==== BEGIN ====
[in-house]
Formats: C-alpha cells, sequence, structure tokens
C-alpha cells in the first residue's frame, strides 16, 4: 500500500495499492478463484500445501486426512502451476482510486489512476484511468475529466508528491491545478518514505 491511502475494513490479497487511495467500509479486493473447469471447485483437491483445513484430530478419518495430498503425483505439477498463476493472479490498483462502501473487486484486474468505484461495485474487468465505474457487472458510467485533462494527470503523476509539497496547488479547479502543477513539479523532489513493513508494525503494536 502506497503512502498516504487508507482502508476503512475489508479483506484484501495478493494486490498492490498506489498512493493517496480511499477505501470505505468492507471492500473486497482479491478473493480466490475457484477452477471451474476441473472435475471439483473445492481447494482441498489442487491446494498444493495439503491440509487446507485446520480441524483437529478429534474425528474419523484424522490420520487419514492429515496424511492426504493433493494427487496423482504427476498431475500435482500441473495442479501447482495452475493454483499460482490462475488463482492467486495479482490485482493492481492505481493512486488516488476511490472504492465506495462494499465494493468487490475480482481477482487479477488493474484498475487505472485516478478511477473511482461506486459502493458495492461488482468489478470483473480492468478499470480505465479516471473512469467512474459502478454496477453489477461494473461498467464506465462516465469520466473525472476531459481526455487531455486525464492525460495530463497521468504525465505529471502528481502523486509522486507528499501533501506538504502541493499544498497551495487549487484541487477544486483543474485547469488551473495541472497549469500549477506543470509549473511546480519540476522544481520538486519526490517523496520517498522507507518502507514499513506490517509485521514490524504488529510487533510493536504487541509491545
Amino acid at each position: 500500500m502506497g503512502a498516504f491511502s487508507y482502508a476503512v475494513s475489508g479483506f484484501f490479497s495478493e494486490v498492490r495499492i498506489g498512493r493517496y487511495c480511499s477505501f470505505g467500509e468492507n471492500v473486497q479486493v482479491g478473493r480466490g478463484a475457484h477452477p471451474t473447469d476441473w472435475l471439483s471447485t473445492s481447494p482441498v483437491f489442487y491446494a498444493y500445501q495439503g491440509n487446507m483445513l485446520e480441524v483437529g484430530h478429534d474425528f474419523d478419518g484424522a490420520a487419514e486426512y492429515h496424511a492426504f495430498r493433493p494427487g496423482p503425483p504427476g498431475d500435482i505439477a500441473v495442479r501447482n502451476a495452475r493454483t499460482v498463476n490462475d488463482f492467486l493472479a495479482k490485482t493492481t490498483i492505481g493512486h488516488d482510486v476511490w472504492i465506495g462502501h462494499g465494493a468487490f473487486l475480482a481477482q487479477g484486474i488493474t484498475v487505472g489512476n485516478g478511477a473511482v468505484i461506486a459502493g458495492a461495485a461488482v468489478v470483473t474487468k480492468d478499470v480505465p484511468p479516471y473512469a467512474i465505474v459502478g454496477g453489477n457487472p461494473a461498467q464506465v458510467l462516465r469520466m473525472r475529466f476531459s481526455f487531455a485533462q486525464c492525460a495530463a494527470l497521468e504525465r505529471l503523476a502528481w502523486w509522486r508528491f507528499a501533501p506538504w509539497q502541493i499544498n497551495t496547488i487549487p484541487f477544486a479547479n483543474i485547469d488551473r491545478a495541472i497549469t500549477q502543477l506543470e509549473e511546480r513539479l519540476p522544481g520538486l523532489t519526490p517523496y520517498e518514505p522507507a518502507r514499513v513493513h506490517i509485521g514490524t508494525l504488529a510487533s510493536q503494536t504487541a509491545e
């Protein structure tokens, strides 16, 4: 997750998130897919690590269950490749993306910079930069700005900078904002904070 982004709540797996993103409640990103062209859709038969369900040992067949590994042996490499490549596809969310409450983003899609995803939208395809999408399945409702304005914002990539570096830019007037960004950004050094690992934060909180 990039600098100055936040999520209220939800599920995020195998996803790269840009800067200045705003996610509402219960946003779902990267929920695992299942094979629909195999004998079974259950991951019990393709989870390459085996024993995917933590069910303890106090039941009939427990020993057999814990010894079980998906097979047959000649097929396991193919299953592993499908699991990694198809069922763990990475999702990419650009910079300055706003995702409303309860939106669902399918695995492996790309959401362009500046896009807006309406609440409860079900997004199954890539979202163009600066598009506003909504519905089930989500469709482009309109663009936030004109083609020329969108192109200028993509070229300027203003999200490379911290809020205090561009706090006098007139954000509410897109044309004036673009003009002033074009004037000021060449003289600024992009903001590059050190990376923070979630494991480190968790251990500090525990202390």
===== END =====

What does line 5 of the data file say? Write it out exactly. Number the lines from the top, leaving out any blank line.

């Protein structure tokens, strides 16, 4: 997750998130897919690590269950490749993306910079930069700005900078904002904070 982004709540797996993103409640990103062209859709038969369900040992067949590994042996490499490549596809969310409450983003899609995803939208395809999408399945409702304005914002990539570096830019007037960004950004050094690992934060909180 990039600098100055936040999520209220939800599920995020195998996803790269840009800067200045705003996610509402219960946003779902990267929920695992299942094979629909195999004998079974259950991951019990393709989870390459085996024993995917933590069910303890106090039941009939427990020993057999814990010894079980998906097979047959000649097929396991193919299953592993499908699991990694198809069922763990990475999702990419650009910079300055706003995702409303309860939106669902399918695995492996790309959401362009500046896009807006309406609440409860079900997004199954890539979202163009600066598009506003909504519905089930989500469709482009309109663009936030004109083609020329969108192109200028993509070229300027203003999200490379911290809020205090561009706090006098007139954000509410897109044309004036673009003009002033074009004037000021060449003289600024992009903001590059050190990376923070979630494991480190968790251990500090525990202390």